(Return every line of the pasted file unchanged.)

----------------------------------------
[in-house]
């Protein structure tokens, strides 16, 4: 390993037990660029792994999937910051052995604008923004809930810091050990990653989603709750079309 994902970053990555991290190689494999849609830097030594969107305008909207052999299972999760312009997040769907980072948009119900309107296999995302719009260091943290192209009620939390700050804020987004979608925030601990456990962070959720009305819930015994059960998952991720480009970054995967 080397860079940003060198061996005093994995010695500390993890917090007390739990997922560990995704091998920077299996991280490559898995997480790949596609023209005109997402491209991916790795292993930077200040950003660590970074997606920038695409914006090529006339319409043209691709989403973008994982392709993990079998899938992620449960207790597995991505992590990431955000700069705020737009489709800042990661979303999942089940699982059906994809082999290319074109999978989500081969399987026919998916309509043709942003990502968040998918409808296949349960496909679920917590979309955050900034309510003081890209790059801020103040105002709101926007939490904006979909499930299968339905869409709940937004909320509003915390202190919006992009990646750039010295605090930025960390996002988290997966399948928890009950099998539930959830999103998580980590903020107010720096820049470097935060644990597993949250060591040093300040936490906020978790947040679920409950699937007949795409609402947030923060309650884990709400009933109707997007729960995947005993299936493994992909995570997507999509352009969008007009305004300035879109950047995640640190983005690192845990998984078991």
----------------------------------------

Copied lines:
[in-house]
């Protein structure tokens, strides 16, 4: 390993037990660029792994999937910051052995604008923004809930810091050990990653989603709750079309 994902970053990555991290190689494999849609830097030594969107305008909207052999299972999760312009997040769907980072948009119900309107296999995302719009260091943290192209009620939390700050804020987004979608925030601990456990962070959720009305819930015994059960998952991720480009970054995967 080397860079940003060198061996005093994995010695500390993890917090007390739990997922560990995704091998920077299996991280490559898995997480790949596609023209005109997402491209991916790795292993930077200040950003660590970074997606920038695409914006090529006339319409043209691709989403973008994982392709993990079998899938992620449960207790597995991505992590990431955000700069705020737009489709800042990661979303999942089940699982059906994809082999290319074109999978989500081969399987026919998916309509043709942003990502968040998918409808296949349960496909679920917590979309955050900034309510003081890209790059801020103040105002709101926007939490904006979909499930299968339905869409709940937004909320509003915390202190919006992009990646750039010295605090930025960390996002988290997966399948928890009950099998539930959830999103998580980590903020107010720096820049470097935060644990597993949250060591040093300040936490906020978790947040679920409950699937007949795409609402947030923060309650884990709400009933109707997007729960995947005993299936493994992909995570997507999509352009969008007009305004300035879109950047995640640190983005690192845990998984078991």